Dangerous Talk: Scandalous, Seditious, and Treasonable Speech in Pre-Modern England
Dangerous Talk examines the 'lewd, ungracious, detestable, opprobrious, and rebellious-sounding' speech of ordinary men and women who spoke scornfully of kings and queens. Eavesdropping on lost conversations, it reveals the expressions that got people into trouble, and follows the fate of some of the offenders. Introducing stories and characters previously unknown to history, David Cressy explores the contested zones where private words had public consequence. Though 'words were but wind', as the proverb had it, malicious tongues caused social damage, seditious words challenged political authority, and treasonous speech imperilled the crown. Royal regimes from the house of Plantagenet to the house of Hanover coped variously with 'crimes of the tongue' and found ways to monitor talk they deemed dangerous. Their response involved policing and surveillance, judicial intervention, political propaganda, and the crafting of new law. In early Tudor times to speak ill of the monarch could risk execution. By the end of the Stuart era similar words could be dismissed with a shrug. This book traces the development of free speech across five centuries of popular political culture, and shows how scandalous, seditious and treasonable talk finally gained protection as 'the birthright of an Englishman'. The lively and accessible work of a prize-winning social historian, it offers fresh insight into pre-modern society, the politics of language, and the social impact of the law.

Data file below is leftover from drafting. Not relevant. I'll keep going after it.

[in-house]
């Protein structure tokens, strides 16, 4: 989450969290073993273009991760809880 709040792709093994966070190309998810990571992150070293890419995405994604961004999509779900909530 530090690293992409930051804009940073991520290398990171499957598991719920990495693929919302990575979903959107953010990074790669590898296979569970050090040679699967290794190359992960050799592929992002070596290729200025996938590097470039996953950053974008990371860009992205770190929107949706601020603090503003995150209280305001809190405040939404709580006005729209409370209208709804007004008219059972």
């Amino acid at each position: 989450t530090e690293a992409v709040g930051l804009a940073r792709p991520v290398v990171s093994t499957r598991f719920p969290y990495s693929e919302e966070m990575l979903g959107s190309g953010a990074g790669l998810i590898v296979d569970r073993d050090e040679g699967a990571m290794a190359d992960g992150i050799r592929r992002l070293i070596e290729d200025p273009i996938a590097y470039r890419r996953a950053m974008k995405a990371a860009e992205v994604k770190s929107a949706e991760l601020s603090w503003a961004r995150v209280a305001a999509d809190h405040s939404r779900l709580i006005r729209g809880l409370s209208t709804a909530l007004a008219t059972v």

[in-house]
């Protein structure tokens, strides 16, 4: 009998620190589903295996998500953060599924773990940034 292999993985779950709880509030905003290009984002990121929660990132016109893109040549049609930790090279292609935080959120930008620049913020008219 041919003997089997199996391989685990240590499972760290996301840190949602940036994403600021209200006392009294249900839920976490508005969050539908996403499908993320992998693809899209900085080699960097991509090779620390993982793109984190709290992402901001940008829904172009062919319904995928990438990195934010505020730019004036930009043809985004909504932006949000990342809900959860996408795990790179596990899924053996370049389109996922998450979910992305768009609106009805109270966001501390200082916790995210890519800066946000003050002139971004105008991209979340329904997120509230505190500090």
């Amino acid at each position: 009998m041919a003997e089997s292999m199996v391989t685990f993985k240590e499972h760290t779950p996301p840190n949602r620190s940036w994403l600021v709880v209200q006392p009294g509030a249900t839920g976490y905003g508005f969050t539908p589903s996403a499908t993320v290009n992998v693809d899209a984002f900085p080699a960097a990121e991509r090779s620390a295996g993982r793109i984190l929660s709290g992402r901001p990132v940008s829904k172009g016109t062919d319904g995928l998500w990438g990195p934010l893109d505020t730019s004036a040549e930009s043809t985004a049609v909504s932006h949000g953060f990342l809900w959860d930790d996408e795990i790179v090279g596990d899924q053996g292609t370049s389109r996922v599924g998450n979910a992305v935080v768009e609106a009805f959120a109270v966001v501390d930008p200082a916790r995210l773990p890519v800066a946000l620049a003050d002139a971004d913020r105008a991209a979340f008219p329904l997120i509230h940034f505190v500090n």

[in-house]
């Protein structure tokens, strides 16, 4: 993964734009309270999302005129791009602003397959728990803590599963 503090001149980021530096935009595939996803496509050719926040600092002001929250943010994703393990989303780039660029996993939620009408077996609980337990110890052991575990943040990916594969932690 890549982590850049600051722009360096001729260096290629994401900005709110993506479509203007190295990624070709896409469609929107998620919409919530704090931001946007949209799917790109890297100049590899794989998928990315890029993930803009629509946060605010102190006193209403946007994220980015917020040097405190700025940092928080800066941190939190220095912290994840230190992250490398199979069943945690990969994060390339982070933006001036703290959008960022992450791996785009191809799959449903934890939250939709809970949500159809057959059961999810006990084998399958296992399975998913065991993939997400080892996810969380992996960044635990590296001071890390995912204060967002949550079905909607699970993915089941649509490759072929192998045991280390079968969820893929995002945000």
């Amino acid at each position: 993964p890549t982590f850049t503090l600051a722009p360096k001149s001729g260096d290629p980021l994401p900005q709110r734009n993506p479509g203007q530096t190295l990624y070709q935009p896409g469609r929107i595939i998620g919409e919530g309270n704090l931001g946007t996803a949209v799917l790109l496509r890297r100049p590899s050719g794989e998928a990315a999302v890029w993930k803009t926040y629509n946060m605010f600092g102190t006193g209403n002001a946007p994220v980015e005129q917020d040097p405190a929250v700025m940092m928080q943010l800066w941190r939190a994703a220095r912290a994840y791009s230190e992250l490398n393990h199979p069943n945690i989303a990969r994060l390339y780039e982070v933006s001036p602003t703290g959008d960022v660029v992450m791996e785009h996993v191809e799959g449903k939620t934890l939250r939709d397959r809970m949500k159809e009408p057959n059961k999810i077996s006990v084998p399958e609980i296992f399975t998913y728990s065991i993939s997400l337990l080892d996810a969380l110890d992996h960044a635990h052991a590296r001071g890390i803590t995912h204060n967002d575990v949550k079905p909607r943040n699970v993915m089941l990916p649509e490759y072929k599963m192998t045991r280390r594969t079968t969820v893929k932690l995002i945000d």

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accused Acts ofthe Privy alehouse allegedly Assize Records authorities Bodleian Library Calendar of Assize Castle of York Catholic Charles II claimed Cockburn common conversation court Court of Chivalry crown CSPD damn death declared discourse Duke Earl Edward Elizabethan English Essex Record Office Francis George God’s hanged hath Henry VIII Hugh Pyne Jacobean Jeaffreson John Thurloe jury justices Kent Indictments King Charles King James King’s Bench knave lewd libel London Lord magistrates majesty majesty’s malicious Middlesex County Records monarch neighbour offence ofthe Privy Council Old Bailey Oxford papist parliament pillory political Poulett Prince prison PRO SP punishment Pyne’s Quarter Sessions regime reign remarks reported Richard Robert rogue royal rumours saying scandalous words scandalum magnatum seditious speech seditious words Sir John slanderous Somerset speakers speaking spoken Star Chamber statute Stuart talk tongue traitorous treasonable words Tudor undutiful utterance whore William William Laud witnesses yeoman